From a425couple@21:1/5 to All on Sun Feb 4 06:40:54 2018
Will I automatically inherit my husband’s house?
Published: Sept 23, 2017 8:13 a.m. ET
This wife happens upon another reason for smart estate planning
PERSONAL FINANCE EDITOR
When I married my husband, my children and I moved into a home that he
already owned outright. In the event that he should die before me, am I entitled to the home, or must we do a “quit claim” to put me on the deed
or make a will for this to happen? He doesn’t seem to think that
anything needs to be done. Since we are married he feels that anything
he owns including his bank accounts will automatically be mine.
Is this true?
Erica, Marion County, Fla.
It’s (slightly) more complicated than that.
It all depends on whether your husband has children, too. If he has
children and dies without a will and only his name is on the deed of the
house, you will receive “life estate” — that is, you will have the right to live in the home for the rest of your life and, after you pass away,
your husband’s children would inherit the property. With a life estate, however, you would not be able to sell the home if it became too
expensive to maintain.
If he has children, you are correct that something needs to be done. A
“quit claim” would add you to the deed of the home and would ensure that you would inherit the property. Similarly, your husband could make you a beneficiary of the marital home (given that he owns it outright). “This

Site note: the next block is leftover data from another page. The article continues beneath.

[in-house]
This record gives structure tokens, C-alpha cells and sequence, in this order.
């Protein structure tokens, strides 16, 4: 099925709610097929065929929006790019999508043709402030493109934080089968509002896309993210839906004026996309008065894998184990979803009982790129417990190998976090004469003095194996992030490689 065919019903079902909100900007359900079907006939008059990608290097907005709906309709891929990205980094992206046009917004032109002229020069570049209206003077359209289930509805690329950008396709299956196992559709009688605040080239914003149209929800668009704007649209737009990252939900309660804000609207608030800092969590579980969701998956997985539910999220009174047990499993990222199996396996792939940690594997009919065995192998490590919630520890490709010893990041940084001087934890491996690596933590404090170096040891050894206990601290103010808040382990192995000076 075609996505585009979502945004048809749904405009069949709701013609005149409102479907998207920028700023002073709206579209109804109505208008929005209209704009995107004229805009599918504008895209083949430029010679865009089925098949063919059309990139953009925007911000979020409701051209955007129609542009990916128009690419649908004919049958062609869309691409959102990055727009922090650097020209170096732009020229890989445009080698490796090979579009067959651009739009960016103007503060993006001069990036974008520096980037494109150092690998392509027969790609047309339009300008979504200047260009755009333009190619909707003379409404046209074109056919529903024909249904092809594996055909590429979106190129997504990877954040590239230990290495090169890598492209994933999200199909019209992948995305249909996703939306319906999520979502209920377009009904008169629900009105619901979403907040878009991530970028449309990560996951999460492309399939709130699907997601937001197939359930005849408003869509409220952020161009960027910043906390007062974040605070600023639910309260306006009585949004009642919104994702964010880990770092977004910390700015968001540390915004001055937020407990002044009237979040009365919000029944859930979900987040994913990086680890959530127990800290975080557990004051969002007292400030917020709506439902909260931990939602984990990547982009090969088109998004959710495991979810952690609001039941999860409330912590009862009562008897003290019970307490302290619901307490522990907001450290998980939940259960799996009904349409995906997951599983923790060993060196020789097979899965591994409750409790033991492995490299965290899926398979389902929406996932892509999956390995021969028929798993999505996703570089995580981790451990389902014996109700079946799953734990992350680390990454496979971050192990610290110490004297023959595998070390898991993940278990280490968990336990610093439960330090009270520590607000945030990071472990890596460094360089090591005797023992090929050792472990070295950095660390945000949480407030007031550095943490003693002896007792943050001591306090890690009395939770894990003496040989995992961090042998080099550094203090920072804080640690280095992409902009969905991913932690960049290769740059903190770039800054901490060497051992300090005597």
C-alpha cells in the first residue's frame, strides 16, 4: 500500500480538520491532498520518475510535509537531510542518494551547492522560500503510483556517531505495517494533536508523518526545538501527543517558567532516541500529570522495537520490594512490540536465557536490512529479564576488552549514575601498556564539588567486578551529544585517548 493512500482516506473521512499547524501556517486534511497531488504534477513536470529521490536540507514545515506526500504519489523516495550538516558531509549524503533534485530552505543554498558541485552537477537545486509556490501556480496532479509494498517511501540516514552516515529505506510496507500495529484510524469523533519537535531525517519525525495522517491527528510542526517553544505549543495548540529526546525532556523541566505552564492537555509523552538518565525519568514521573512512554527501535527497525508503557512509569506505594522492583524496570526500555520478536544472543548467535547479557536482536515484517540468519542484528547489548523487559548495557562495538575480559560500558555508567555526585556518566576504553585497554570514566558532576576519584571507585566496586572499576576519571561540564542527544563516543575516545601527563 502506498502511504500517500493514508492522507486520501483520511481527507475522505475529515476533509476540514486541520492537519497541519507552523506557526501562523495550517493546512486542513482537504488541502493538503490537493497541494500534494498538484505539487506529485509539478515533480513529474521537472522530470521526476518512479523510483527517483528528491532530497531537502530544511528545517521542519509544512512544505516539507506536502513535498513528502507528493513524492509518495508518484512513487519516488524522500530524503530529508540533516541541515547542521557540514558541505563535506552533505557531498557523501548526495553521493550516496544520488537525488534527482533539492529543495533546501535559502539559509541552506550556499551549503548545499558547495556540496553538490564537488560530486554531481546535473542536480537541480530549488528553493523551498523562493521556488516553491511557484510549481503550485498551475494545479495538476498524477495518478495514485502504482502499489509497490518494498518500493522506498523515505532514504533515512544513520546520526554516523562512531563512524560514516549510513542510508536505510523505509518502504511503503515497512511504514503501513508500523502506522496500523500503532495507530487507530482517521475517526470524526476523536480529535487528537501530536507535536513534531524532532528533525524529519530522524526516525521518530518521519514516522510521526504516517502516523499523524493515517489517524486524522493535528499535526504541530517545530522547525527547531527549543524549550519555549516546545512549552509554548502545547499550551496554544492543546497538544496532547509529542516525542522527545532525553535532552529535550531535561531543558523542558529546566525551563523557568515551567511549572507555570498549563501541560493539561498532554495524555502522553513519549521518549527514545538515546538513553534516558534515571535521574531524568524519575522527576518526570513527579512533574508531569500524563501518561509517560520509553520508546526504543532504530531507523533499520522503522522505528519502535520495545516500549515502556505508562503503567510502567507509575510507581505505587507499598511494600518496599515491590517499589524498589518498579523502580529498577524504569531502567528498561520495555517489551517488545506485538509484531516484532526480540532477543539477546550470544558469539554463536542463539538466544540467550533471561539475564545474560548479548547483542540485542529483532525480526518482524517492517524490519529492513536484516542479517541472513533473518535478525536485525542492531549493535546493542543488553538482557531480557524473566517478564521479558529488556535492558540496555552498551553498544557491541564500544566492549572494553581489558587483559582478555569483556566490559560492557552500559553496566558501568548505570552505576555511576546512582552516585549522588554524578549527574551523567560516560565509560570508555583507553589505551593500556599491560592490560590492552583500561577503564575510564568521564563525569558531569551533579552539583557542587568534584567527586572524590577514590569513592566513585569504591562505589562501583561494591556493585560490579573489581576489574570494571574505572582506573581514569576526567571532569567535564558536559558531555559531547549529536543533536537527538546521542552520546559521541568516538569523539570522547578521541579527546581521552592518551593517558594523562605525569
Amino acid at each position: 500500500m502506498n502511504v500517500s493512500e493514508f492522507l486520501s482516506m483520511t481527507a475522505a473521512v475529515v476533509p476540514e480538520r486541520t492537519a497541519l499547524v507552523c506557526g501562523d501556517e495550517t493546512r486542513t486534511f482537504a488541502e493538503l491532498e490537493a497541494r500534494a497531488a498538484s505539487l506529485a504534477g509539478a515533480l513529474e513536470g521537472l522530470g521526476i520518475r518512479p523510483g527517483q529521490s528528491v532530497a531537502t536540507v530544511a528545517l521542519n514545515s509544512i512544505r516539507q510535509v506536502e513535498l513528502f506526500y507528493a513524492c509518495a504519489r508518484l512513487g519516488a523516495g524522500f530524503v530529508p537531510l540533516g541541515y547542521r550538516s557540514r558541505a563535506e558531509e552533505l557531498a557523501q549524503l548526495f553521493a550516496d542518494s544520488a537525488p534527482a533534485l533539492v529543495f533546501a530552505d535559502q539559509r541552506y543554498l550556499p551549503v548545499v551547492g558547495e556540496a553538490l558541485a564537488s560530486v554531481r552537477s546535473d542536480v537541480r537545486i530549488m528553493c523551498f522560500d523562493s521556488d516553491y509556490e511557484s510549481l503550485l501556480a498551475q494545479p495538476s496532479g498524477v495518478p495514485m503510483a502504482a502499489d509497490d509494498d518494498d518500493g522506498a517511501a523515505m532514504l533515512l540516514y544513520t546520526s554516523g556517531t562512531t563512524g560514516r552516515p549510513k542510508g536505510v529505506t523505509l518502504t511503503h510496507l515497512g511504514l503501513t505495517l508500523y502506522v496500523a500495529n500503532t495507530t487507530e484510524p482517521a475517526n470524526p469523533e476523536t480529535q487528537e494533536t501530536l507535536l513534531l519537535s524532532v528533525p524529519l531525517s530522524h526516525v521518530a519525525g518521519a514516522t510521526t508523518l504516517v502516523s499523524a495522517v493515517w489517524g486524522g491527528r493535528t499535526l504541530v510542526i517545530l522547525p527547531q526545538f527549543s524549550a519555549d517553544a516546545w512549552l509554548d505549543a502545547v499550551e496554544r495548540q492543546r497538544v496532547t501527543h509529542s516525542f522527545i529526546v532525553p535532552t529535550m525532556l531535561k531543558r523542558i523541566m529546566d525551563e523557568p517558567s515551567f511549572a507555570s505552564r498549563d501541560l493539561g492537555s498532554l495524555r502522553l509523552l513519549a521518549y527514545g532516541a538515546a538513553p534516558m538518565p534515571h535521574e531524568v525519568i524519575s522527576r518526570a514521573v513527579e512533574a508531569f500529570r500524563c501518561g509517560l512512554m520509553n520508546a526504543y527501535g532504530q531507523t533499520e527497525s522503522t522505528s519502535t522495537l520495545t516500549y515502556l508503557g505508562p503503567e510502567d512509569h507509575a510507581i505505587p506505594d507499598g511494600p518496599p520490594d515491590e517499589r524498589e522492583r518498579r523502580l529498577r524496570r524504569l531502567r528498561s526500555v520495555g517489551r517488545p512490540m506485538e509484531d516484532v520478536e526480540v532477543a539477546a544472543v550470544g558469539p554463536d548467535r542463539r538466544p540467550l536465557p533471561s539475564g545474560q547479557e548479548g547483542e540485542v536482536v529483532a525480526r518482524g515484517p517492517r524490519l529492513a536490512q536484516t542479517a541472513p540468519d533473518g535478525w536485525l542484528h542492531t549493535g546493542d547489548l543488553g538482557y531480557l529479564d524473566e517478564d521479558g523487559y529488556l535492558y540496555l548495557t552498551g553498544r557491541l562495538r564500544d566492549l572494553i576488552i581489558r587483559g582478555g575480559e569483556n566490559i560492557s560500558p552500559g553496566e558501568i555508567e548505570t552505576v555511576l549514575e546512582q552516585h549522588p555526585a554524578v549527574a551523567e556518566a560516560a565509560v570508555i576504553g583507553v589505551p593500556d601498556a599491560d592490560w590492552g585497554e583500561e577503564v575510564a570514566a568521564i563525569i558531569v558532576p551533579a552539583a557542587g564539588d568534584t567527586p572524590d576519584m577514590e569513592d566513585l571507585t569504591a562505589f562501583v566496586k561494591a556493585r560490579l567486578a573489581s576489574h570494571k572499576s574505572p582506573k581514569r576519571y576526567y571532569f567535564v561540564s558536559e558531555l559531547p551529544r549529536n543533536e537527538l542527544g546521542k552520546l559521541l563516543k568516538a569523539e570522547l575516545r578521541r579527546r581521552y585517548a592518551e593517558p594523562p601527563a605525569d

area is ripe for litigation,” says Brandon Bellew, a lawyer in
Clearwater, Fla. “It’s very tricky.” (Your children would not have any inheritance rights.)
Read: My brother is pressuring our mother to sign over her house
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There are all sorts of shenanigans that involve family members and
wills. The Moneyologist has juggled quite a few of these in recent
months. Recently, one letter-writer said her sister put her name on the
bank account of their father and walked away with $100,000, even though
she was sure her father wanted to split his estate evenly. It was a sad
story. Why did this happen? There was no will. You have children, so you
should make a will, too.
Don’t miss: My mother excluded her late husband’s grandchildren from her will
So you are right to have this conversation now, especially about such a
complex topic. This graph — “Kelley’s Homestead Paradigm” — is well-known among estate lawyers and shows all the different scenarios
and outcomes for the marital home in the event that one spouse dies. Too
many times, a surviving wife is left in the dark when it comes to
finances and is left grappling with savings accounts (which she may not
even have known exist).
Sorting these issues out now will bring you peace of mind and prevent
any unnecessary stress should your husband pre-decease you.
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